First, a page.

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Audit targets local government debt

Updated: 2013-07-29 01:22
By WEI TIAN ( China Daily)

Move 'aims to reveal mounting risks and pave way for reform of finance system'

The National Audit Office declared on Sunday that it will start a nationwide assessment of local government liabilities, which will address concerns about rising debt from overambitious development projects.

The announcement was made following Chinese media reports that the State Council has made the audit campaign one of its "urgent" tasks, and that all government auditors are being given crash training so they can start the audit as early as next week.

Their work is expected to update China's local government debt figures, which stood at 10.7 trillion yuan ($1.75 trillion) by the end of 2010.

By comparison, China's GDP was close to 52 trillion yuan in 2012.

But an estimate by the International Monetary Fund last month put China's total government liability, including government-led infrastructure development projects, in excess of 45 percent of the country's GDP.

Experts said the new audit aims to reveal mounting risks from rising local government debt, which has sparked fears of a hard landing for the economy amid a continuous slowdown.

In the meantime, the effort will pave the way for a possible overhaul of the public finance system to build a healthier and more responsible financial administration, they said.

In the short term, the move will provide decision-makers with clear options, said Zhao Quanhou, head of financial research at the Fiscal Science Research Center affiliated with the Ministry of Finance.

If the results turn out to be good, he said, new policies could loosen local government financing, as the economy still yearns for capital to restore growth.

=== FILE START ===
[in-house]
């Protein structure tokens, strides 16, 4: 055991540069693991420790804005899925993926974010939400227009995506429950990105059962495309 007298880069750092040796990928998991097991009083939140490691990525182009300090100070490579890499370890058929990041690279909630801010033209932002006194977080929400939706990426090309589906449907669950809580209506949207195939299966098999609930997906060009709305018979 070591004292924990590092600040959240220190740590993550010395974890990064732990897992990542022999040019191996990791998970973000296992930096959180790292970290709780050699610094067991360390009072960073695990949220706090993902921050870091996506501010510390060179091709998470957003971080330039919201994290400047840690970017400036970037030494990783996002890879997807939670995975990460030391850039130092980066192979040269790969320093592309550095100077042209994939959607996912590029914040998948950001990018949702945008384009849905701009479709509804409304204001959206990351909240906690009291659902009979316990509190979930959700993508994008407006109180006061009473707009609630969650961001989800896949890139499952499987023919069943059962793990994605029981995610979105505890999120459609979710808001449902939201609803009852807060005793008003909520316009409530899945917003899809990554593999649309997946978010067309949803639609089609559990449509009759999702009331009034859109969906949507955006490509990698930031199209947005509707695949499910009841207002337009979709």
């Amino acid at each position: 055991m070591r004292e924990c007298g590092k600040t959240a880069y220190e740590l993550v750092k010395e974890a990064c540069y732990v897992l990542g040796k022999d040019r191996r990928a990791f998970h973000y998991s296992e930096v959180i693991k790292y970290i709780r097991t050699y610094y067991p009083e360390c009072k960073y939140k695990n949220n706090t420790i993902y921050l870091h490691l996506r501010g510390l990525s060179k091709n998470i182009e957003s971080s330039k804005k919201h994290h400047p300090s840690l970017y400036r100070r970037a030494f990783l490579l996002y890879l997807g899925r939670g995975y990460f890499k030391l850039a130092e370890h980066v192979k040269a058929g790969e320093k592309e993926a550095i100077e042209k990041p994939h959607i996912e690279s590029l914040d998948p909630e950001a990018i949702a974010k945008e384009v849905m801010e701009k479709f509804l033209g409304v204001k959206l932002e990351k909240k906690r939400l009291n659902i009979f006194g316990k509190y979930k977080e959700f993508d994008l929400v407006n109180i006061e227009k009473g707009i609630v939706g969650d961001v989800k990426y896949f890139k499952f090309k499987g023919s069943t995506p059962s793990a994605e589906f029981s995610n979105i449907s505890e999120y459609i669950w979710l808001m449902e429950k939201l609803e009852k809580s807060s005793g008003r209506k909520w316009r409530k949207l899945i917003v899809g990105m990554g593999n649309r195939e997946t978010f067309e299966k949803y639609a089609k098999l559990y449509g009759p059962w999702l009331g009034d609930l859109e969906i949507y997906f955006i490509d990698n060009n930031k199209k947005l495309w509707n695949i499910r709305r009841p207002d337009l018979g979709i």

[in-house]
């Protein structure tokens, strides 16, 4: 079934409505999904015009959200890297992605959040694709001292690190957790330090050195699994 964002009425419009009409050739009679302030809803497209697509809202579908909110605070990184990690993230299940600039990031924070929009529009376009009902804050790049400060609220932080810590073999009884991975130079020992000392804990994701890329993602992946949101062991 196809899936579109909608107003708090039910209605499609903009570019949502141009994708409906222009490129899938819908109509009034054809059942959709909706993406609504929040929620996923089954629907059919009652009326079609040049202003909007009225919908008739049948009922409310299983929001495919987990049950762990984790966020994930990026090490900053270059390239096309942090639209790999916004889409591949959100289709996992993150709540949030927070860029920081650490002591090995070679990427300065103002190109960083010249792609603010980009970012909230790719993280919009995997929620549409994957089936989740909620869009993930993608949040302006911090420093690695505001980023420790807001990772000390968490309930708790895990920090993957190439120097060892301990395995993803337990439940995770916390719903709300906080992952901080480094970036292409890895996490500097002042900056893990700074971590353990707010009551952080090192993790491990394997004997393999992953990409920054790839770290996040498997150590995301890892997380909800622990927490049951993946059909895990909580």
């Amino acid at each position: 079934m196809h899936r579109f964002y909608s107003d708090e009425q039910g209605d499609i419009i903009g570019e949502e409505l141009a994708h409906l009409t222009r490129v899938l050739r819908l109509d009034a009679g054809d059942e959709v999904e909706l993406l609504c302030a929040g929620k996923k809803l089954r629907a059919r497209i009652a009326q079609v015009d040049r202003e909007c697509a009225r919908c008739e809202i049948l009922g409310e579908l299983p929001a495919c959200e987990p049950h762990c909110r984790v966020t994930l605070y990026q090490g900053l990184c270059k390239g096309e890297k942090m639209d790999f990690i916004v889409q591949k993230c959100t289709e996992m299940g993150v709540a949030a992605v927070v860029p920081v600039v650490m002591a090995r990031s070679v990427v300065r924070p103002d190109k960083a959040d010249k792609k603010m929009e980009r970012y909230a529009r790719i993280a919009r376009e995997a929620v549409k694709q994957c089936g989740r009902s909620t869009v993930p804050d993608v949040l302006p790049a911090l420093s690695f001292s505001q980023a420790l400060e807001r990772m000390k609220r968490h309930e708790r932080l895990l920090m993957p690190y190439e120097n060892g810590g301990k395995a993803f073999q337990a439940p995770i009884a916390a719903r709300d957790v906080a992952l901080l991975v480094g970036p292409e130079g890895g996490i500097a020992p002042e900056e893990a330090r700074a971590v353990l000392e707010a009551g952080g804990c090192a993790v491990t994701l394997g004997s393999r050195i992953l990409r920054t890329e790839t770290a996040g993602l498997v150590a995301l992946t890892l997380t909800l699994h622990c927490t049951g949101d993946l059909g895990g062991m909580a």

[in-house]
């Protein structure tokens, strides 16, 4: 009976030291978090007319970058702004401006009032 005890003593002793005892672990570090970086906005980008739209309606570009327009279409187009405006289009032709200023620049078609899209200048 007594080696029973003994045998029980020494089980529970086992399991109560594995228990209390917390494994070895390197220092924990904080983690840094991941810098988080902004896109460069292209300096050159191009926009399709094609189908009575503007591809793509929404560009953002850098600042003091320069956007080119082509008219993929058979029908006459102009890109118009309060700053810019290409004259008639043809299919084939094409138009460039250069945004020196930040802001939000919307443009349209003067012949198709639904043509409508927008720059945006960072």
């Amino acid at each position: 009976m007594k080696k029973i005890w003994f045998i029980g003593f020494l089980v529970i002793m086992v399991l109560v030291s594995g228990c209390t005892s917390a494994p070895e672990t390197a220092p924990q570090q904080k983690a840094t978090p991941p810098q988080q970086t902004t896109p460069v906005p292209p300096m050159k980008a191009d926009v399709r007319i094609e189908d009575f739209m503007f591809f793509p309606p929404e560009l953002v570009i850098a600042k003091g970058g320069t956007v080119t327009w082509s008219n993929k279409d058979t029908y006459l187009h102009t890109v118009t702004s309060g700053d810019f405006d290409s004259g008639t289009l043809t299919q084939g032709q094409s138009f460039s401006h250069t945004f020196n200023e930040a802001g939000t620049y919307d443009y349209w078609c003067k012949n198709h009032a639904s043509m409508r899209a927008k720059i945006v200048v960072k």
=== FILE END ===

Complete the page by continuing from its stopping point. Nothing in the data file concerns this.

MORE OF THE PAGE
"But given local government debt conditions in recent years, the results are unlikely to be promising," he said.

In a June report, a survey of 36 provinces and cities showed debt levels expanded 13 percent over the past two years.

Du Xiangqian, a government auditing researcher, said the 2011 audit work was completed and made public within five months, and this year's project may require about the same time.

But this year's task will not be easy, as the scope of the audit might be broadened to include village governments.

Du said local conditions were really "complicated".

"Some village heads borrowed in their own names for public spending because they're more reliable than the village council," he said, adding that local government financing channels are quite diverse.

Jiang Chao, chief analyst of the debt market with Haitong Securities, estimated that the amount of local government debt was around 15 trillion yuan — 9.5 trillion yuan in loans, 3 trillion yuan in trust funds, 2 trillion yuan in city investment bonds and 0.65 trillion yuan in local government bonds.

He warned that infrastructure investment might stall if financing via trust funds is halted, as the investment is mainly supported by off-balance sheet borrowings.

Zhang Houqi, vice-president of China Asset Management, said on his micro blog that the audit will unveil many irregularities in local government account books.

"It is definitely bad news for the stock market and may even turn into a significant event for the economy this year," Zhang wrote.

Zhao from the Fiscal Science Research Center said that although local governments will not go bankrupt, as Detroit did in the US, local officials will be removed for fiscal failures. But Zhao said the NAO's move was one of a series of measures to digest China's debt risks.

On July 18, the Finance Ministry issued a notice asking each province to submit an action plan to tighten budget execution and control cash management by the end of the month, reflecting the government's commitment to quickly improve fiscal practices at the local level.

"The central government has been proceeding in measured steps as it seeks to balance its twin objectives of granting local governments more autonomy with respect to their financing needs and of maintaining strong controls to ensure that debt levels are affordable," said Moody's Investors Service in a report.

Ultimately, a local government bond market would help improve monitoring and regulation of local governments' indebtedness, improve accountability for their investments and borrowing decisions, and discourage them from engaging in irregular financing activities, Moody's said.